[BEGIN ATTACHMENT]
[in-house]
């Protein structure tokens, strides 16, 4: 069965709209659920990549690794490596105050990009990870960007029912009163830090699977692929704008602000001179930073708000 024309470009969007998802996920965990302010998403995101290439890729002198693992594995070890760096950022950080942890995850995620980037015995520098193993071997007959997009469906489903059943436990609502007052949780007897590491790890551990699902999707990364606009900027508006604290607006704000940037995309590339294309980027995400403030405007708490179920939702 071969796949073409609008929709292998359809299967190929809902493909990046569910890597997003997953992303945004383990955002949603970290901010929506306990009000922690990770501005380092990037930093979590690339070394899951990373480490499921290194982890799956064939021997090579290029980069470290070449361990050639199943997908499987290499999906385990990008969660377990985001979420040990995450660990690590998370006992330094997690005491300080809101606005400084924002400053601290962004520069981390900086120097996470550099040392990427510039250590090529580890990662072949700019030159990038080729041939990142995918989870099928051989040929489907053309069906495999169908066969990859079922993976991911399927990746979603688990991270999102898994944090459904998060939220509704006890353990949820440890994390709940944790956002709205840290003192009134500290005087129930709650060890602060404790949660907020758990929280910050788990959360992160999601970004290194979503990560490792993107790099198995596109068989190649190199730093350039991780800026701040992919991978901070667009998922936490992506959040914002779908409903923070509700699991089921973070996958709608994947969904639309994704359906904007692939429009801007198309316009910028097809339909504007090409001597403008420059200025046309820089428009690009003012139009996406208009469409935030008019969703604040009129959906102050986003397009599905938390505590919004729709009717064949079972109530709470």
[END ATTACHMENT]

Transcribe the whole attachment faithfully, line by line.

[in-house]
């Protein structure tokens, strides 16, 4: 069965709209659920990549690794490596105050990009990870960007029912009163830090699977692929704008602000001179930073708000 024309470009969007998802996920965990302010998403995101290439890729002198693992594995070890760096950022950080942890995850995620980037015995520098193993071997007959997009469906489903059943436990609502007052949780007897590491790890551990699902999707990364606009900027508006604290607006704000940037995309590339294309980027995400403030405007708490179920939702 071969796949073409609008929709292998359809299967190929809902493909990046569910890597997003997953992303945004383990955002949603970290901010929506306990009000922690990770501005380092990037930093979590690339070394899951990373480490499921290194982890799956064939021997090579290029980069470290070449361990050639199943997908499987290499999906385990990008969660377990985001979420040990995450660990690590998370006992330094997690005491300080809101606005400084924002400053601290962004520069981390900086120097996470550099040392990427510039250590090529580890990662072949700019030159990038080729041939990142995918989870099928051989040929489907053309069906495999169908066969990859079922993976991911399927990746979603688990991270999102898994944090459904998060939220509704006890353990949820440890994390709940944790956002709205840290003192009134500290005087129930709650060890602060404790949660907020758990929280910050788990959360992160999601970004290194979503990560490792993107790099198995596109068989190649190199730093350039991780800026701040992919991978901070667009998922936490992506959040914002779908409903923070509700699991089921973070996958709608994947969904639309994704359906904007692939429009801007198309316009910028097809339909504007090409001597403008420059200025046309820089428009690009003012139009996406208009469409935030008019969703604040009129959906102050986003397009599905938390505590919004729709009717064949079972109530709470």